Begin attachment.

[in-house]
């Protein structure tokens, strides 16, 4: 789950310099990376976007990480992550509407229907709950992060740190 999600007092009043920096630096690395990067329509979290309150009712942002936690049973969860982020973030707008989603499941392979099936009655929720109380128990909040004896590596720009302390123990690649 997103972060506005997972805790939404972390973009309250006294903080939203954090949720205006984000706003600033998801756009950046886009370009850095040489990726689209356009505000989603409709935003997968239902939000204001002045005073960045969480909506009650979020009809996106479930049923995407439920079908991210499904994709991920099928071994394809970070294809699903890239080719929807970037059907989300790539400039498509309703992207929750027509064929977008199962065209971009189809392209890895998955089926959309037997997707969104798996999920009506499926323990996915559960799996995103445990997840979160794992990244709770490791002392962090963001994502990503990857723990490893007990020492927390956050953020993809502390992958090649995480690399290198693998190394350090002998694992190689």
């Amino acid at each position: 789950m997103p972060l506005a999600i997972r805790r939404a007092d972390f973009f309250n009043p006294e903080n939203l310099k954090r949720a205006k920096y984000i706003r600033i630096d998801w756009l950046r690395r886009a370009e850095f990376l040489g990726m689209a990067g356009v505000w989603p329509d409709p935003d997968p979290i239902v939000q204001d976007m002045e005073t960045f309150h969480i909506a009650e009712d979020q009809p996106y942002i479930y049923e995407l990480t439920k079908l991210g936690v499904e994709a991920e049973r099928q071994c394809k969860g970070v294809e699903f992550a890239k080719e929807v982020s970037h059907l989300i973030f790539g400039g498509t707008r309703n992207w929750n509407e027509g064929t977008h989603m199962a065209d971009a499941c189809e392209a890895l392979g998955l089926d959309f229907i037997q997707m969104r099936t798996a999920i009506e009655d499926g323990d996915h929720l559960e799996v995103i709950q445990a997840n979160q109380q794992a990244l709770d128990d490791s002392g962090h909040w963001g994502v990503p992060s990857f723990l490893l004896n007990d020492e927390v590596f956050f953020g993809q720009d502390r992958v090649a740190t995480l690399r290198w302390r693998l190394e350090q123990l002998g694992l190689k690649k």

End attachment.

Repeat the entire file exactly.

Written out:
[in-house]
């Protein structure tokens, strides 16, 4: 789950310099990376976007990480992550509407229907709950992060740190 999600007092009043920096630096690395990067329509979290309150009712942002936690049973969860982020973030707008989603499941392979099936009655929720109380128990909040004896590596720009302390123990690649 997103972060506005997972805790939404972390973009309250006294903080939203954090949720205006984000706003600033998801756009950046886009370009850095040489990726689209356009505000989603409709935003997968239902939000204001002045005073960045969480909506009650979020009809996106479930049923995407439920079908991210499904994709991920099928071994394809970070294809699903890239080719929807970037059907989300790539400039498509309703992207929750027509064929977008199962065209971009189809392209890895998955089926959309037997997707969104798996999920009506499926323990996915559960799996995103445990997840979160794992990244709770490791002392962090963001994502990503990857723990490893007990020492927390956050953020993809502390992958090649995480690399290198693998190394350090002998694992190689």
């Amino acid at each position: 789950m997103p972060l506005a999600i997972r805790r939404a007092d972390f973009f309250n009043p006294e903080n939203l310099k954090r949720a205006k920096y984000i706003r600033i630096d998801w756009l950046r690395r886009a370009e850095f990376l040489g990726m689209a990067g356009v505000w989603p329509d409709p935003d997968p979290i239902v939000q204001d976007m002045e005073t960045f309150h969480i909506a009650e009712d979020q009809p996106y942002i479930y049923e995407l990480t439920k079908l991210g936690v499904e994709a991920e049973r099928q071994c394809k969860g970070v294809e699903f992550a890239k080719e929807v982020s970037h059907l989300i973030f790539g400039g498509t707008r309703n992207w929750n509407e027509g064929t977008h989603m199962a065209d971009a499941c189809e392209a890895l392979g998955l089926d959309f229907i037997q997707m969104r099936t798996a999920i009506e009655d499926g323990d996915h929720l559960e799996v995103i709950q445990a997840n979160q109380q794992a990244l709770d128990d490791s002392g962090h909040w963001g994502v990503p992060s990857f723990l490893l004896n007990d020492e927390v590596f956050f953020g993809q720009d502390r992958v090649a740190t995480l690399r290198w302390r693998l190394e350090q123990l002998g694992l190689k690649k």